Sanchez didn't show anything notable, good or bad, in his distribution. He came out well for crosses on occasion, although he did fail to get a strong fist to a corner he attempted to clear in the 70th minute. Overall, it was a strong first start for the 23-year-old, one worthy of starting a legitimate goalkeeper battle with Lampson.

Strange final numbers

As mentioned, the Fire dropped back with a three-goal lead early in the second half and allowed San Jose to dictate play. The Earthquakes ended up creating a lot of opportunities and on another day could have been in this match. The Fire dominated the first half and deserved to have a two-goal lead at the break, but a pair of mistakes by San Jose goalkeeper Andrew Tarbell made the game a blowout.

While Sanchez was having a solid game, Tarbell turned the ball over deep in his own end with a bad pass that led to the third goal. On the fourth goal, he came off his line to challenge Michael de Leeuw on a breakaway. De Leeuw chipped Tarbell, who froze on the shot. Nemanja Nikolic, like any good goal poacher, continued to chase after the shot and won the race for the rebound after the chip hit the bar and bounced back into play. A goalkeeper who can use his hands to punch away a ball should never lose a race to a ball with a player forced to used his head.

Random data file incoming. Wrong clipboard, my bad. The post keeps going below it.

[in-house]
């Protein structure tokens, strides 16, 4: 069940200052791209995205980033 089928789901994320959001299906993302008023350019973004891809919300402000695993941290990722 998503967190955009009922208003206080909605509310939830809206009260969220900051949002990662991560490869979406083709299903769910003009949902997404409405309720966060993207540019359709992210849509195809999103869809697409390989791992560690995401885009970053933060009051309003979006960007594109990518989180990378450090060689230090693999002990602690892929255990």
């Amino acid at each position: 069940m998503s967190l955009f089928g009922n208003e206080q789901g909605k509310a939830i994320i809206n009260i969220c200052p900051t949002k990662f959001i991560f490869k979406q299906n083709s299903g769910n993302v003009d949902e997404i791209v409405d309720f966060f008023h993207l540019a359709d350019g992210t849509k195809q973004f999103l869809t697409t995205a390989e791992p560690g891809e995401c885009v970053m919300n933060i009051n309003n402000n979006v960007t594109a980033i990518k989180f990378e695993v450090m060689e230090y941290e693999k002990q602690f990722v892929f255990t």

The Fire probably don't drop as deep without that third goal and maybe they can maintain the pressure of the first half, but it's reasonable to think that without Tarbell's two mistakes the game could have had a very close finish. San Jose outshot the Fire 20-14, although the Fire maintained a 10-9 edge in shots on target, and nearly got possession back to 50-50 after the Fire controlled the first half. It's crazy to think a three-goal game was decided by the goalkeepers, but Tarbell cost his team two goals and Sanchez might have saved the Fire one.